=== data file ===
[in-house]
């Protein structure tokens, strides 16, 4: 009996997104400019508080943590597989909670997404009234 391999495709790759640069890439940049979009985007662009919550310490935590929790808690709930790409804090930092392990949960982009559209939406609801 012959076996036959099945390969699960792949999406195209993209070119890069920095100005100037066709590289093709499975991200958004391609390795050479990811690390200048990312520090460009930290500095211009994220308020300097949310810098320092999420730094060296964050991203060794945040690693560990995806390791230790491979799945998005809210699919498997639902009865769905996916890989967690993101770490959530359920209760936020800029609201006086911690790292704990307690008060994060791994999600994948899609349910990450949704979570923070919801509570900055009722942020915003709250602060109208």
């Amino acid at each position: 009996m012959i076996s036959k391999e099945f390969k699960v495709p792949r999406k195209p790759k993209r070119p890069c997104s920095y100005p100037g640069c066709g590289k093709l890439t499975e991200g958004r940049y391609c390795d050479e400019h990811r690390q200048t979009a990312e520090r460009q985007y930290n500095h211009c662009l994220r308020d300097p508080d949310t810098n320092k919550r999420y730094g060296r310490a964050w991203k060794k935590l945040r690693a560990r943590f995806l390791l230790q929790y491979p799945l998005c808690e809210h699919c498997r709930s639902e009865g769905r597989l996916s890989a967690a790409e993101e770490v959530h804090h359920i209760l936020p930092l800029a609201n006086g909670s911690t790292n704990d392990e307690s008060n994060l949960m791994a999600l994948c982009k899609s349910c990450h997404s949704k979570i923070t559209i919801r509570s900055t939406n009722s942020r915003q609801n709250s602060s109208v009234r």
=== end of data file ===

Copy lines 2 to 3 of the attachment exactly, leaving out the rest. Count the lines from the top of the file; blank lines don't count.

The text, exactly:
């Protein structure tokens, strides 16, 4: 009996997104400019508080943590597989909670997404009234 391999495709790759640069890439940049979009985007662009919550310490935590929790808690709930790409804090930092392990949960982009559209939406609801 012959076996036959099945390969699960792949999406195209993209070119890069920095100005100037066709590289093709499975991200958004391609390795050479990811690390200048990312520090460009930290500095211009994220308020300097949310810098320092999420730094060296964050991203060794945040690693560990995806390791230790491979799945998005809210699919498997639902009865769905996916890989967690993101770490959530359920209760936020800029609201006086911690790292704990307690008060994060791994999600994948899609349910990450949704979570923070919801509570900055009722942020915003709250602060109208």
């Amino acid at each position: 009996m012959i076996s036959k391999e099945f390969k699960v495709p792949r999406k195209p790759k993209r070119p890069c997104s920095y100005p100037g640069c066709g590289k093709l890439t499975e991200g958004r940049y391609c390795d050479e400019h990811r690390q200048t979009a990312e520090r460009q985007y930290n500095h211009c662009l994220r308020d300097p508080d949310t810098n320092k919550r999420y730094g060296r310490a964050w991203k060794k935590l945040r690693a560990r943590f995806l390791l230790q929790y491979p799945l998005c808690e809210h699919c498997r709930s639902e009865g769905r597989l996916s890989a967690a790409e993101e770490v959530h804090h359920i209760l936020p930092l800029a609201n006086g909670s911690t790292n704990d392990e307690s008060n994060l949960m791994a999600l994948c982009k899609s349910c990450h997404s949704k979570i923070t559209i919801r509570s900055t939406n009722s942020r915003q609801n709250s602060s109208v009234r």